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By Michelle Brutlag Hosick
When Michigan’s men’s ice hockey team took on in-state rival Michigan State at Michigan Stadium in Ann Arbor on Saturday, the hours before game time were no different than if the teams about to take each other on were going to toss the pigskin instead of drop the puck.
Indeed, all the trappings of a Michigan football game were on display: The parking lot was full of tailgaters for hours before the game; the student-athletes jumped up to slap the Michigan banner as they exited the locker room; a stealth bomber buzzed the stadium before game time; the marching band revved up the crowd (including the drum major’s famous dip, performed this time on the ice); fans did the wave; and every time Michigan scored, fireworks exploded.
The Big Chill at the Big House drew a Guinness-confirmed 85,451 fans, setting a world record for attendance at a hockey game and creating a memorable experience for student-athletes and fans alike. According to Michigan officials, the school sold more than 100,000 tickets for the game. Media members, stadium workers and others were included to reach a count of 113,411. The game also drew the highest college hockey ratings in Fox Sports Detroit history. The game was also broadcast nationally by the Big Ten Network.
Ty Halpin, NCAA associate director for playing rules administration, attended the game.
“Michigan did some really unique things, some nice touches you don’t usually get at a hockey game,” Halpin said. At the same time, the school preserved many beloved hockey traditions, like the goal count after each home team score, though others – like the intimacy of fans pounding on the glass – had to be abandoned for the novel event.
Having an outdoor hockey event is a novelty in some ways – though those in the north and from outside the U.S. grow up playing pickup games on frozen-over ponds and are used to the outdoors. The NHL began holding the Winter Classic, an outdoor contest held on New Year’s Day, in 2008, and the 2009 matchup between the Detroit Red Wings and Chicago Blackhawks at Wrigley Field drew the highest television ratings of any hockey game in 33 years.
College teams have played outdoors sporadically. Last season, Boston U. and Boston College played at Fenway Park and Michigan played at Wisconsin’s Camp Randall Stadium. Michigan State began the outdoor-hockey-game fad when it played Michigan at Spartan Stadium in 2001, drawing 74,544 fans.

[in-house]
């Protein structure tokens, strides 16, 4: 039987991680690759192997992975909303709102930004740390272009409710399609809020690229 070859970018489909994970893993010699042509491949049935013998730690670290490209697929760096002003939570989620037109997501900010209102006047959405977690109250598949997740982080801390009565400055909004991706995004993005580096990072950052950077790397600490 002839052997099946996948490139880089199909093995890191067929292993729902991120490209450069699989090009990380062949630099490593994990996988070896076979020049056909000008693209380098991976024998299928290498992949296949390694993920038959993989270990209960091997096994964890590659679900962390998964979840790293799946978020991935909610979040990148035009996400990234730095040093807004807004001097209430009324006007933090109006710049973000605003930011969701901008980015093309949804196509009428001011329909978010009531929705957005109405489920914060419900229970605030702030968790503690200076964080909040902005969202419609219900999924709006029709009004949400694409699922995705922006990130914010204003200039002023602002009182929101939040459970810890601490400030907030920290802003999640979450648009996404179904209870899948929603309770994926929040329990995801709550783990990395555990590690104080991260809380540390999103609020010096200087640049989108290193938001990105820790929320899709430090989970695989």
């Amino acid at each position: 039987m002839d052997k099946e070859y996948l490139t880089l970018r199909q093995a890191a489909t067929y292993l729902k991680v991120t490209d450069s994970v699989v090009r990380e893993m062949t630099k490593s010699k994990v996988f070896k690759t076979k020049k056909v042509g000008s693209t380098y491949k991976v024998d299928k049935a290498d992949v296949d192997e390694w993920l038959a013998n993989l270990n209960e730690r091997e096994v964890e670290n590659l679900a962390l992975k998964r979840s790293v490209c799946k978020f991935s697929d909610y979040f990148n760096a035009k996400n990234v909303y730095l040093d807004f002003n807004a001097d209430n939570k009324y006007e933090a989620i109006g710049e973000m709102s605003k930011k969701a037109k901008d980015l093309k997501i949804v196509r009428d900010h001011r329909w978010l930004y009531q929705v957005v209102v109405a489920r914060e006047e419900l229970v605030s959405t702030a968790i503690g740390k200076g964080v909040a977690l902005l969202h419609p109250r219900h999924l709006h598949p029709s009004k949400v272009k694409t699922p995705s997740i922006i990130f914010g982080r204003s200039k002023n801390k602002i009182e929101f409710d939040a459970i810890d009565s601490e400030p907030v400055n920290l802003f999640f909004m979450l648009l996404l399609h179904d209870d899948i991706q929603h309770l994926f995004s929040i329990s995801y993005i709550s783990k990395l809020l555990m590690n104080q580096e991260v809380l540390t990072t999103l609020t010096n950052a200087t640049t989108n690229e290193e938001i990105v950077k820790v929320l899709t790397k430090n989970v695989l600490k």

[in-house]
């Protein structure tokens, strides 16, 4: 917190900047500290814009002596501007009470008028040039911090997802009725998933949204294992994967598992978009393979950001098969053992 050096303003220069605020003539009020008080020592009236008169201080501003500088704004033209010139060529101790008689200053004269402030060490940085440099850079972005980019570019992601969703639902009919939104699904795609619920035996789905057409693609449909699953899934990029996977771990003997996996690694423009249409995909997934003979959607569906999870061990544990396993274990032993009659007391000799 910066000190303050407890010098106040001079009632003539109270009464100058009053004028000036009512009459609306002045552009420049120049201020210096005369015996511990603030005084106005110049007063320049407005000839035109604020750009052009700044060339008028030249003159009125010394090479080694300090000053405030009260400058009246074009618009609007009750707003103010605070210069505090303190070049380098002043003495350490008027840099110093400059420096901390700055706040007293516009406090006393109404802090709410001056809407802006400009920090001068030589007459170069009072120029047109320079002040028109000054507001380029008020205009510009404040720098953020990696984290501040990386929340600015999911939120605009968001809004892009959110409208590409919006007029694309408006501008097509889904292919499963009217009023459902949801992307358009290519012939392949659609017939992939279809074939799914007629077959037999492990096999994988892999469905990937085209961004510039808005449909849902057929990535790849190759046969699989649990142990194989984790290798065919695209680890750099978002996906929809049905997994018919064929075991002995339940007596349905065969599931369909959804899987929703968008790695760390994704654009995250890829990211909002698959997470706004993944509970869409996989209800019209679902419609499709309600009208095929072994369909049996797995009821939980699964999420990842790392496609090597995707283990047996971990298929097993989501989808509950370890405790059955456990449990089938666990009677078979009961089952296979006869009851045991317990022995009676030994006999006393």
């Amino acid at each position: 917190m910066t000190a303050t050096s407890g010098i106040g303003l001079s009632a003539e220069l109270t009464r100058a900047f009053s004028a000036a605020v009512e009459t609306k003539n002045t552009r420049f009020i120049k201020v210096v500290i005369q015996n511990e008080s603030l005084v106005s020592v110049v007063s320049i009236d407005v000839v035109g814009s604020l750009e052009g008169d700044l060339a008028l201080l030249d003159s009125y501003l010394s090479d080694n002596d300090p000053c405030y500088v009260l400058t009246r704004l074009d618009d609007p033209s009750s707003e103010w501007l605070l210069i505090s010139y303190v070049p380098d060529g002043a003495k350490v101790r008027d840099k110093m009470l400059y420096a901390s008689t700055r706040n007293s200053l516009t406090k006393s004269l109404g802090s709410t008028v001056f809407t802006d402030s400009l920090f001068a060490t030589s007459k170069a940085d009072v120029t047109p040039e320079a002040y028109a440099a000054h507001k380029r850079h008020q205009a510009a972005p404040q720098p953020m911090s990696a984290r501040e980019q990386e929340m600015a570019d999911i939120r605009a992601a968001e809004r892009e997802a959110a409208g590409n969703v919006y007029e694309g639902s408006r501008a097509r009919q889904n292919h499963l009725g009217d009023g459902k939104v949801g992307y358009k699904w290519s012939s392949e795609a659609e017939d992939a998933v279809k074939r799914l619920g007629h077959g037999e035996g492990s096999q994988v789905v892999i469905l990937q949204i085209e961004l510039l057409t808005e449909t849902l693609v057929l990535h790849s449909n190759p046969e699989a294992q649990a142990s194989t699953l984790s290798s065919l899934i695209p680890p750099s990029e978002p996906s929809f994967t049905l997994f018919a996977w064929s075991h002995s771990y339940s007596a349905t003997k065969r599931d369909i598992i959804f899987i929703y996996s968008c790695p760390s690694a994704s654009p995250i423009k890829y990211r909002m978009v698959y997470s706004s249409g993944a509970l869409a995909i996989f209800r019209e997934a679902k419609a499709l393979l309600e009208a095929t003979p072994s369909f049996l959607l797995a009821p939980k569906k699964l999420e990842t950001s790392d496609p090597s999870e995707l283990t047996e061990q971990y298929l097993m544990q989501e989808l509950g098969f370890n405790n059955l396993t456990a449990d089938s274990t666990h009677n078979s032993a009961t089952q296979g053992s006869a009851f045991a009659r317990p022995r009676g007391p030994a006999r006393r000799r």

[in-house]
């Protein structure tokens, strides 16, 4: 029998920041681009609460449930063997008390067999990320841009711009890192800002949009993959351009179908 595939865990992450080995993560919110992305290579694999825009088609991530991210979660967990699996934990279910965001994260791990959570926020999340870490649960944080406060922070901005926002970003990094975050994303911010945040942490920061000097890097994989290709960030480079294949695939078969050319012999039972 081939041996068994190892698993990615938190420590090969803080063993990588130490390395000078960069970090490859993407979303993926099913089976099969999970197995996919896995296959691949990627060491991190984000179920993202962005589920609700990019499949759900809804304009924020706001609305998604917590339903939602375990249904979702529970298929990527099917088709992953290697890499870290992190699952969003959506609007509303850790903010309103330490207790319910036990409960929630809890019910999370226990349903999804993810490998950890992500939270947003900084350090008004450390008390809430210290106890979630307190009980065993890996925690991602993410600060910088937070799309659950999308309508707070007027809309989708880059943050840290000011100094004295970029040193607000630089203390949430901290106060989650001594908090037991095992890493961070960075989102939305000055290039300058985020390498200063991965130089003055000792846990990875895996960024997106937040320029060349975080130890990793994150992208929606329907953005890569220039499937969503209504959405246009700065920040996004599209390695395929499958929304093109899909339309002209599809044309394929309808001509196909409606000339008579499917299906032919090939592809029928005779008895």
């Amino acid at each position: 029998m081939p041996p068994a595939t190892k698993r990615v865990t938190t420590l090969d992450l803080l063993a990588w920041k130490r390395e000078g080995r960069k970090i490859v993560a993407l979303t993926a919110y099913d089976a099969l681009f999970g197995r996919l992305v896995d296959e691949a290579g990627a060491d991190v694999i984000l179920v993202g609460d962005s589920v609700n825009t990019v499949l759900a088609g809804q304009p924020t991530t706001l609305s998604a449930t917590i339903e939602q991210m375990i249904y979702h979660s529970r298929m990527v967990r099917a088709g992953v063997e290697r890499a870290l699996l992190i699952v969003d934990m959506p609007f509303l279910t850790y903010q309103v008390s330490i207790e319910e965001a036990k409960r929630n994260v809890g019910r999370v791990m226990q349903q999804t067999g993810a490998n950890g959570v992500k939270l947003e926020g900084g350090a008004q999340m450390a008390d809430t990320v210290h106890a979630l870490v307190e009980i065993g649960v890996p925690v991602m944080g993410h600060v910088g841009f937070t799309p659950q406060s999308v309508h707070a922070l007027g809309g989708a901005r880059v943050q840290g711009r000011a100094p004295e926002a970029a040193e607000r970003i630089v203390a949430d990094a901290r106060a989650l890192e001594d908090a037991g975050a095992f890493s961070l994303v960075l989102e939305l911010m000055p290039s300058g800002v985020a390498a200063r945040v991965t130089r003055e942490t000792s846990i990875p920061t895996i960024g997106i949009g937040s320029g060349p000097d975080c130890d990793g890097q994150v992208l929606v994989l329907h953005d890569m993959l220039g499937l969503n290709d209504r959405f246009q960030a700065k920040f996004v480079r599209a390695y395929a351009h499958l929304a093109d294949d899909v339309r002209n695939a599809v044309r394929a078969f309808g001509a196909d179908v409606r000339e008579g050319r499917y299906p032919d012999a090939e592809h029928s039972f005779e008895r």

Halpin said the outdoor games can be an incredible atmosphere and that he’s sure more people will do it, though Saturday’s world-record attendance will be difficult to outdo. Some officials at the game theorized that some unique settings combined with the right circumstances might bring a spotlight to the college game in high-population areas – like pitting two college programs against each other on the ice in Central Park in New York City or on the national mall in Washington, D.C.
Logistically, Halpin said Saturday’s game was the best outdoor ice surface he had seen at a college event. Because of the inability to control things like temperature and humidity, an outdoor surface is generally not as fast or smooth as indoor ice. The puck bounces more, and ice can crack if it gets to cold or soften if it gets too warm. But the Olympic-size rink laid on the field at Michigan Stadium didn’t present any major problems.
The weather held out for the game – a hard rain fell a few hours after game time, but Halpin said if the rain had come earlier, play could have been delayed or postponed. The temperatures did cause the glass around the rink to frost over a few hours before the game, and the grounds crew spent time scraping the frost to improve site lines.
The event was a success by any standard, Halpin said.
“I do think (outdoor games) will continue to happen,” he said. “This was a tremendous opportunity to shine the spotlight on college hockey, and it was great to see how well it was embraced. It can be a really fun thing in the right circumstances.”